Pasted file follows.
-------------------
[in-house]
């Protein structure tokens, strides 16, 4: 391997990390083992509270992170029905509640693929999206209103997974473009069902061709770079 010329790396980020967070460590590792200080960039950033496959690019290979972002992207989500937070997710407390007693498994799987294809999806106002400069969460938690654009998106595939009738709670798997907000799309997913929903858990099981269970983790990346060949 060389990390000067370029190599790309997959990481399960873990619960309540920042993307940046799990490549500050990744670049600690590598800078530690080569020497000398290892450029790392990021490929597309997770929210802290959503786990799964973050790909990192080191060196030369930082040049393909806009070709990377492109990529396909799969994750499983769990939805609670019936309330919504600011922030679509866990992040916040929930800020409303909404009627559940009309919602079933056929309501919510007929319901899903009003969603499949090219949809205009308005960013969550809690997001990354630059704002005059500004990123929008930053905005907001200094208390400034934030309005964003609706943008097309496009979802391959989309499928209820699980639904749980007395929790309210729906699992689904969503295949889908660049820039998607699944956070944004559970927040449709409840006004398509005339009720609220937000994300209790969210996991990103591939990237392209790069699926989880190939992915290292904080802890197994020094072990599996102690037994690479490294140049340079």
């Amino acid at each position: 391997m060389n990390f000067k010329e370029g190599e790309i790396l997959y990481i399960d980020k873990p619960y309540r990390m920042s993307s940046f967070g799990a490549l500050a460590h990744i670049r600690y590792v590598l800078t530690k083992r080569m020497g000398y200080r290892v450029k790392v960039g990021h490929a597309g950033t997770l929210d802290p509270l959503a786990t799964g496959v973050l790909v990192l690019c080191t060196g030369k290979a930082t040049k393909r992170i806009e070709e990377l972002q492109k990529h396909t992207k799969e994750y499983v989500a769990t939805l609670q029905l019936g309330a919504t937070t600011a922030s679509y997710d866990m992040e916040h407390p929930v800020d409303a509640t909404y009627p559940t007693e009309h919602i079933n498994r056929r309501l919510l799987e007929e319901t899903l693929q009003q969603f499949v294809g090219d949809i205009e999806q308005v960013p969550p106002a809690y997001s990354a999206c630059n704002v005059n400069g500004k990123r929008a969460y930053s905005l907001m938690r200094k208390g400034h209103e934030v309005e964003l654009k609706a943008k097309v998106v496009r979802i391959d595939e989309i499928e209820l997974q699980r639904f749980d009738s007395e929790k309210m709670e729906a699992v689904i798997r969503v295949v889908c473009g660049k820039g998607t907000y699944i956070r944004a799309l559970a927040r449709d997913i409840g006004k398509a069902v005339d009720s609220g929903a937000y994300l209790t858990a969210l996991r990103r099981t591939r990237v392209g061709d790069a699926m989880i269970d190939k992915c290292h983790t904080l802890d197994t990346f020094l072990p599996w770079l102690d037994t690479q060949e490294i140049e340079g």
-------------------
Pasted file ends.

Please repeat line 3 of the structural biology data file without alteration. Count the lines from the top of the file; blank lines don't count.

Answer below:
């Amino acid at each position: 391997m060389n990390f000067k010329e370029g190599e790309i790396l997959y990481i399960d980020k873990p619960y309540r990390m920042s993307s940046f967070g799990a490549l500050a460590h990744i670049r600690y590792v590598l800078t530690k083992r080569m020497g000398y200080r290892v450029k790392v960039g990021h490929a597309g950033t997770l929210d802290p509270l959503a786990t799964g496959v973050l790909v990192l690019c080191t060196g030369k290979a930082t040049k393909r992170i806009e070709e990377l972002q492109k990529h396909t992207k799969e994750y499983v989500a769990t939805l609670q029905l019936g309330a919504t937070t600011a922030s679509y997710d866990m992040e916040h407390p929930v800020d409303a509640t909404y009627p559940t007693e009309h919602i079933n498994r056929r309501l919510l799987e007929e319901t899903l693929q009003q969603f499949v294809g090219d949809i205009e999806q308005v960013p969550p106002a809690y997001s990354a999206c630059n704002v005059n400069g500004k990123r929008a969460y930053s905005l907001m938690r200094k208390g400034h209103e934030v309005e964003l654009k609706a943008k097309v998106v496009r979802i391959d595939e989309i499928e209820l997974q699980r639904f749980d009738s007395e929790k309210m709670e729906a699992v689904i798997r969503v295949v889908c473009g660049k820039g998607t907000y699944i956070r944004a799309l559970a927040r449709d997913i409840g006004k398509a069902v005339d009720s609220g929903a937000y994300l209790t858990a969210l996991r990103r099981t591939r990237v392209g061709d790069a699926m989880i269970d190939k992915c290292h983790t904080l802890d197994t990346f020094l072990p599996w770079l102690d037994t690479q060949e490294i140049e340079g």